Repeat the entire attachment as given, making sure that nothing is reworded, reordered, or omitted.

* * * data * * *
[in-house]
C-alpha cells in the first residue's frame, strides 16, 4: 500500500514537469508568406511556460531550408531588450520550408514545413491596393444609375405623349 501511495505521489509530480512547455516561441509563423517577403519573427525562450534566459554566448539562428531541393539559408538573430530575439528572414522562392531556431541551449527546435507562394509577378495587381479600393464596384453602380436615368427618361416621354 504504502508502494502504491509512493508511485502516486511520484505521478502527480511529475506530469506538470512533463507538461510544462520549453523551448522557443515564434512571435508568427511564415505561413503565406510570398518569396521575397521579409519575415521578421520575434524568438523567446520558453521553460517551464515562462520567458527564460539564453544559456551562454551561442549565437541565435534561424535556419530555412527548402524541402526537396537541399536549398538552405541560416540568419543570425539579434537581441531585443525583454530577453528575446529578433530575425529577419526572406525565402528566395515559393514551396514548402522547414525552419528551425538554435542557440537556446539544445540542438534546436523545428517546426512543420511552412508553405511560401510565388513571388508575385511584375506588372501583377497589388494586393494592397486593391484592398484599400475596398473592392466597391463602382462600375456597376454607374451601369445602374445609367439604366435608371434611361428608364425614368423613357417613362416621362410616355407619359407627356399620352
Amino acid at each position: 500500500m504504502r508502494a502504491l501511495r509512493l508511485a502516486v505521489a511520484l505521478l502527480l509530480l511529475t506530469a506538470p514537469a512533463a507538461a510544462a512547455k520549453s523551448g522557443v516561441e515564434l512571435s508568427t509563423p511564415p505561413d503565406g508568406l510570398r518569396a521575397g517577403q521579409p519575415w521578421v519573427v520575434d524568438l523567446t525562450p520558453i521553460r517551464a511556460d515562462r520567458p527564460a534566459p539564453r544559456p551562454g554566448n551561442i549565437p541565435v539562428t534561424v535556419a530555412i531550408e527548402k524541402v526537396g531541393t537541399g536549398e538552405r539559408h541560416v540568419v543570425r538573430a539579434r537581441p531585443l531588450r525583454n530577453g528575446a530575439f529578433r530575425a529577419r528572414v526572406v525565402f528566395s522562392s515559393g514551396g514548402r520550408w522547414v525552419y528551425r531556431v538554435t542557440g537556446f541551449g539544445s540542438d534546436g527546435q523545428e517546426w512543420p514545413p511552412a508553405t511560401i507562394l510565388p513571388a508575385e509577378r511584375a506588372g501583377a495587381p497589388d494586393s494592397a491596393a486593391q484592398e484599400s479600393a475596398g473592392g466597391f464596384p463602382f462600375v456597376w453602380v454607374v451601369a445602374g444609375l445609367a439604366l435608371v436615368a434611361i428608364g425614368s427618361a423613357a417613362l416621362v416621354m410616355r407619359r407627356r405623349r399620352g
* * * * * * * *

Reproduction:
[in-house]
C-alpha cells in the first residue's frame, strides 16, 4: 500500500514537469508568406511556460531550408531588450520550408514545413491596393444609375405623349 501511495505521489509530480512547455516561441509563423517577403519573427525562450534566459554566448539562428531541393539559408538573430530575439528572414522562392531556431541551449527546435507562394509577378495587381479600393464596384453602380436615368427618361416621354 504504502508502494502504491509512493508511485502516486511520484505521478502527480511529475506530469506538470512533463507538461510544462520549453523551448522557443515564434512571435508568427511564415505561413503565406510570398518569396521575397521579409519575415521578421520575434524568438523567446520558453521553460517551464515562462520567458527564460539564453544559456551562454551561442549565437541565435534561424535556419530555412527548402524541402526537396537541399536549398538552405541560416540568419543570425539579434537581441531585443525583454530577453528575446529578433530575425529577419526572406525565402528566395515559393514551396514548402522547414525552419528551425538554435542557440537556446539544445540542438534546436523545428517546426512543420511552412508553405511560401510565388513571388508575385511584375506588372501583377497589388494586393494592397486593391484592398484599400475596398473592392466597391463602382462600375456597376454607374451601369445602374445609367439604366435608371434611361428608364425614368423613357417613362416621362410616355407619359407627356399620352
Amino acid at each position: 500500500m504504502r508502494a502504491l501511495r509512493l508511485a502516486v505521489a511520484l505521478l502527480l509530480l511529475t506530469a506538470p514537469a512533463a507538461a510544462a512547455k520549453s523551448g522557443v516561441e515564434l512571435s508568427t509563423p511564415p505561413d503565406g508568406l510570398r518569396a521575397g517577403q521579409p519575415w521578421v519573427v520575434d524568438l523567446t525562450p520558453i521553460r517551464a511556460d515562462r520567458p527564460a534566459p539564453r544559456p551562454g554566448n551561442i549565437p541565435v539562428t534561424v535556419a530555412i531550408e527548402k524541402v526537396g531541393t537541399g536549398e538552405r539559408h541560416v540568419v543570425r538573430a539579434r537581441p531585443l531588450r525583454n530577453g528575446a530575439f529578433r530575425a529577419r528572414v526572406v525565402f528566395s522562392s515559393g514551396g514548402r520550408w522547414v525552419y528551425r531556431v538554435t542557440g537556446f541551449g539544445s540542438d534546436g527546435q523545428e517546426w512543420p514545413p511552412a508553405t511560401i507562394l510565388p513571388a508575385e509577378r511584375a506588372g501583377a495587381p497589388d494586393s494592397a491596393a486593391q484592398e484599400s479600393a475596398g473592392g466597391f464596384p463602382f462600375v456597376w453602380v454607374v451601369a445602374g444609375l445609367a439604366l435608371v436615368a434611361i428608364g425614368s427618361a423613357a417613362l416621362v416621354m410616355r407619359r407627356r405623349r399620352g